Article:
The in-text citation format is the same whether you are quoting a print or online edition of the Bible. You'll need the Bible passage you're reciting, as well as the book, chapter, and verse number. In your in-text citation, you will utilize an abbreviated version of lengthy book titles (MLA Handbook 1872). Thus, if the title of the book you are referencing is "The Life of Jesus Christ," then your in-text citation would read like this: "John 19:37."
In addition to in-text citations, there are three other types of biblical references that commonly appear in academic writing: external sources, parenthetical citations, and footnotes.
An external source is any piece of information or opinion not included in the main text of the document but used by the author in his work. This could be another study, book, article, interview, speech, etc. An external source can also be a web page or video clip. When using external sources, the author should provide readers with access to these items. They should also include a citation with which to identify the source within the body of the essay or paper.
In contrast to an external source, a parenthetical citation is a reference used in the text of the essay or paper to note a quote or excerpt from the Bible.
When quoting a portion of scripture, mention the book's shortened title, chapter number, and verse number—never a page number. 1 Corinthians 13:4 is an example. There are also tools available to generate bibliographic entries for specific texts from the Bible.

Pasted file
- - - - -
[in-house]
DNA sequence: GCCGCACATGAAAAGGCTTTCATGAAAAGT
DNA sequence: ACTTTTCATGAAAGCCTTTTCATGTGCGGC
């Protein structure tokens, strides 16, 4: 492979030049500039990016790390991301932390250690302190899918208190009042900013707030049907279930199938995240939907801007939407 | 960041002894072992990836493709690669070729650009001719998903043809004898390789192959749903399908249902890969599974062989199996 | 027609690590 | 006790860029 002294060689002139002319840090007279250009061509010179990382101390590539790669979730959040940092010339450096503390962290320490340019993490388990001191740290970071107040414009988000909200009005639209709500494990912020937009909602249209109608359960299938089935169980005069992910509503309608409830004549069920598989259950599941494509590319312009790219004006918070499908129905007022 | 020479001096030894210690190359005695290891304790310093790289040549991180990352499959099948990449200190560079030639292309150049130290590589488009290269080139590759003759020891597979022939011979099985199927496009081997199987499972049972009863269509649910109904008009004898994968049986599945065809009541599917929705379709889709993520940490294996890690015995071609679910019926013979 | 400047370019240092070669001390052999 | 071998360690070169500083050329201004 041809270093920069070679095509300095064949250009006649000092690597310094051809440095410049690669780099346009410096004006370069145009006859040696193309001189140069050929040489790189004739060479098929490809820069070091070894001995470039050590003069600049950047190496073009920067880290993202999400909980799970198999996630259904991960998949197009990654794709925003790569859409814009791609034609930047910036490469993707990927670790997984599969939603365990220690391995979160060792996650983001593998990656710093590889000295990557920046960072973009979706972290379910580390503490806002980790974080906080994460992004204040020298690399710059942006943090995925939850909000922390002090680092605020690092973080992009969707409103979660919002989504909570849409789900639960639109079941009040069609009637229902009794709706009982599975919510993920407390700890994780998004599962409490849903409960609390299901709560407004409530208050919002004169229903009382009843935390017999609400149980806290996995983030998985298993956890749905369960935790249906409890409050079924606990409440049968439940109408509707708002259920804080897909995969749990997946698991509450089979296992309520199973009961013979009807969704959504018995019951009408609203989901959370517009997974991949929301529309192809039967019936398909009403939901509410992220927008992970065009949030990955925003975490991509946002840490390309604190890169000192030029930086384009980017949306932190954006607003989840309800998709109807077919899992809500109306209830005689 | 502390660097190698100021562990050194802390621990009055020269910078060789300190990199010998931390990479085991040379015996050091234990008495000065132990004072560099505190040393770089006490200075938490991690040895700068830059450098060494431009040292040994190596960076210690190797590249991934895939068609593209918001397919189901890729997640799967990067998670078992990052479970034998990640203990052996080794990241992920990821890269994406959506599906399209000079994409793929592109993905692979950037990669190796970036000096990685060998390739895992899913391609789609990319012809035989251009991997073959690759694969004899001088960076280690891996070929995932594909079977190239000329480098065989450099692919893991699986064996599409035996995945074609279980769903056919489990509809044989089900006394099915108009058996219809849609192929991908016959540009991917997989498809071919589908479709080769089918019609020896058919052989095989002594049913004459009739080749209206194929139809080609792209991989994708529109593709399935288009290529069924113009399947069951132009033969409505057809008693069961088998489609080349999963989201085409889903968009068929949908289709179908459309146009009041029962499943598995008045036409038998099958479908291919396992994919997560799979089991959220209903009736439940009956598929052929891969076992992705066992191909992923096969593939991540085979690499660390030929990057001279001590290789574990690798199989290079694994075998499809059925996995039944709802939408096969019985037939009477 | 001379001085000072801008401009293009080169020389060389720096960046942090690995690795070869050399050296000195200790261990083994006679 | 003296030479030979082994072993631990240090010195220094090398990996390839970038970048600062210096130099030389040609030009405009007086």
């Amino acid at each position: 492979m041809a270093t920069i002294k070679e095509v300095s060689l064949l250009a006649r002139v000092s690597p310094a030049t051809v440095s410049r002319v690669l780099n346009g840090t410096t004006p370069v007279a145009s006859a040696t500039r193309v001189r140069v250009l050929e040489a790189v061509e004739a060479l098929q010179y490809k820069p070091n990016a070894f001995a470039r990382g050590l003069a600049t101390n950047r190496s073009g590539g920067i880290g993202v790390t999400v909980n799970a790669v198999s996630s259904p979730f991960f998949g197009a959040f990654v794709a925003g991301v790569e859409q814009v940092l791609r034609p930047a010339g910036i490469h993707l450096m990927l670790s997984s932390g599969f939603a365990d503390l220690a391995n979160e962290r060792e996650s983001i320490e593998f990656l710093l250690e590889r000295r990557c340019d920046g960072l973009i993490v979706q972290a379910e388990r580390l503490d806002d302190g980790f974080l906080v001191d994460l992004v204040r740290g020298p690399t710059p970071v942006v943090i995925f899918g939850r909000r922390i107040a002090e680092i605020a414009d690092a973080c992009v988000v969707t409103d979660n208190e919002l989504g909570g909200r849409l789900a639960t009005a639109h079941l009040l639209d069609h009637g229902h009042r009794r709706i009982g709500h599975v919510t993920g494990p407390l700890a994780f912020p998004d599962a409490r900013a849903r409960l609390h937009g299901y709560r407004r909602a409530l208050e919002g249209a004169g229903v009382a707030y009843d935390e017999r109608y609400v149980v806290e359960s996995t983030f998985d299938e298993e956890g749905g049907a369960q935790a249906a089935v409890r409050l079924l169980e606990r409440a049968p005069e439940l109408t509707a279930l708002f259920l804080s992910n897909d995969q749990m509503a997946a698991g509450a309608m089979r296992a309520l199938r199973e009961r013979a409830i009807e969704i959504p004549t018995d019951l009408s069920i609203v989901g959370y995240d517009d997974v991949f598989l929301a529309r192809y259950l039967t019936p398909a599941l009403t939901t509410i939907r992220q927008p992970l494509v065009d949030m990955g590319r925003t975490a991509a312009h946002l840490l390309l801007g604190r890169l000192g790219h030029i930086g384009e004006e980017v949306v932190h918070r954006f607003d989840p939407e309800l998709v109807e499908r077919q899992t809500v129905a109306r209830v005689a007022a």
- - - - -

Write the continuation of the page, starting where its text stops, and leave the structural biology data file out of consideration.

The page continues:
You will need the title of the Bible for your in-text reference. The Bible verse(s), including the title of the book, chapter and verse numbers,... What You'll Require
The in-text citation format is the same whether you are quoting a print or online edition of the Bible. You'll need the Bible passage you're reciting, as well as the book, chapter, and verse number. In your in-text citation, you will utilize an abbreviated version of lengthy book titles (MLA Handbook 1872).
Unless you move to another edition, identify the version of the Bible in your initial in-text reference only when using the MLA or APA style format. The book, chapter, and verse information are the only pieces of material necessary in following citations.
When referencing the complete book, use its full title with page numbers.
References should be cited in a separate paragraph at the end of your paper or slide presentation. Use footnotes for references that are not included in the text or slides. The reference list should include the author's name, the book from which you are quoting, and the precise page number on which you have noted the quotation. For example, one footnote might look like this: "Footnote 7 refers to a passage on page 32 of Aristotle's Poetics."
Bible quotations are often attributed to people instead of passages. If you are including a biblical quotation in your paper or presentation, be sure to give appropriate recognition. This may take the form of a parenthetical citation (see below).
Citations are important tools for identifying the sources of information used in your work. Without proper citations, researchers cannot trace or refer back to their sources. Also, teachers need to know where their materials come from so they can update them if necessary. Fail to cite your sources and you could find yourself facing plagiarism charges.